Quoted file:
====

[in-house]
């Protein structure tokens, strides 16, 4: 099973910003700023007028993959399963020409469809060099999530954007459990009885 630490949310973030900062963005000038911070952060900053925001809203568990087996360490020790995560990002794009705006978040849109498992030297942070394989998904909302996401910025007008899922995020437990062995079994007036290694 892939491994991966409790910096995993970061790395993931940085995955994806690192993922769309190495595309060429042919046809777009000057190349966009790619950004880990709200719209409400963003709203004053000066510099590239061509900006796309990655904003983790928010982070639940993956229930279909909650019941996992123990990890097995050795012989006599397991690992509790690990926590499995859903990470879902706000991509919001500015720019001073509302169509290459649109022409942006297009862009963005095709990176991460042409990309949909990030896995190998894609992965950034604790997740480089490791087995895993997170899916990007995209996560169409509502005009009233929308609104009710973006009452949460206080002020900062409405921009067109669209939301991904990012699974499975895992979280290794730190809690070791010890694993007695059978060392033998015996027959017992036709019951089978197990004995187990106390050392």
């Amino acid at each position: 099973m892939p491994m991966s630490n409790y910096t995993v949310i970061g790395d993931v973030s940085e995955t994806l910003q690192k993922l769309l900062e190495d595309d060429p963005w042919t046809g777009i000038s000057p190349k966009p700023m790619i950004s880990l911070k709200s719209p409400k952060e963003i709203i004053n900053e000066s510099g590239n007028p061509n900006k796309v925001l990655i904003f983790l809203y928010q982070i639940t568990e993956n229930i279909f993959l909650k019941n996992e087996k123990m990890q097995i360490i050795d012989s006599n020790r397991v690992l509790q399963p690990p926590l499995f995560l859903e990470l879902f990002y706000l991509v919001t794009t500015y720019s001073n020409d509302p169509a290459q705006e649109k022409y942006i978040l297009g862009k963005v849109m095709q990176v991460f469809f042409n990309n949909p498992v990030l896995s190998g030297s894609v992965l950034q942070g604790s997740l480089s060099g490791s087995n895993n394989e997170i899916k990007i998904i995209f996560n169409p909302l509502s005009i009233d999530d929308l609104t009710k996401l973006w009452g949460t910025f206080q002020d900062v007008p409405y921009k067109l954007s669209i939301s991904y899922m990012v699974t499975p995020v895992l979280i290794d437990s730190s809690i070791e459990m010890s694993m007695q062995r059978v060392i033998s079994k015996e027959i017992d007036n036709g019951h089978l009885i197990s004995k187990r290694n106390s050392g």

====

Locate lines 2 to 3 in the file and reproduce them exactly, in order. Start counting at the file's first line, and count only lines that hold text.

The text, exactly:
């Protein structure tokens, strides 16, 4: 099973910003700023007028993959399963020409469809060099999530954007459990009885 630490949310973030900062963005000038911070952060900053925001809203568990087996360490020790995560990002794009705006978040849109498992030297942070394989998904909302996401910025007008899922995020437990062995079994007036290694 892939491994991966409790910096995993970061790395993931940085995955994806690192993922769309190495595309060429042919046809777009000057190349966009790619950004880990709200719209409400963003709203004053000066510099590239061509900006796309990655904003983790928010982070639940993956229930279909909650019941996992123990990890097995050795012989006599397991690992509790690990926590499995859903990470879902706000991509919001500015720019001073509302169509290459649109022409942006297009862009963005095709990176991460042409990309949909990030896995190998894609992965950034604790997740480089490791087995895993997170899916990007995209996560169409509502005009009233929308609104009710973006009452949460206080002020900062409405921009067109669209939301991904990012699974499975895992979280290794730190809690070791010890694993007695059978060392033998015996027959017992036709019951089978197990004995187990106390050392």
């Amino acid at each position: 099973m892939p491994m991966s630490n409790y910096t995993v949310i970061g790395d993931v973030s940085e995955t994806l910003q690192k993922l769309l900062e190495d595309d060429p963005w042919t046809g777009i000038s000057p190349k966009p700023m790619i950004s880990l911070k709200s719209p409400k952060e963003i709203i004053n900053e000066s510099g590239n007028p061509n900006k796309v925001l990655i904003f983790l809203y928010q982070i639940t568990e993956n229930i279909f993959l909650k019941n996992e087996k123990m990890q097995i360490i050795d012989s006599n020790r397991v690992l509790q399963p690990p926590l499995f995560l859903e990470l879902f990002y706000l991509v919001t794009t500015y720019s001073n020409d509302p169509a290459q705006e649109k022409y942006i978040l297009g862009k963005v849109m095709q990176v991460f469809f042409n990309n949909p498992v990030l896995s190998g030297s894609v992965l950034q942070g604790s997740l480089s060099g490791s087995n895993n394989e997170i899916k990007i998904i995209f996560n169409p909302l509502s005009i009233d999530d929308l609104t009710k996401l973006w009452g949460t910025f206080q002020d900062v007008p409405y921009k067109l954007s669209i939301s991904y899922m990012v699974t499975p995020v895992l979280i290794d437990s730190s809690i070791e459990m010890s694993m007695q062995r059978v060392i033998s079994k015996e027959i017992d007036n036709g019951h089978l009885i197990s004995k187990r290694n106390s050392g």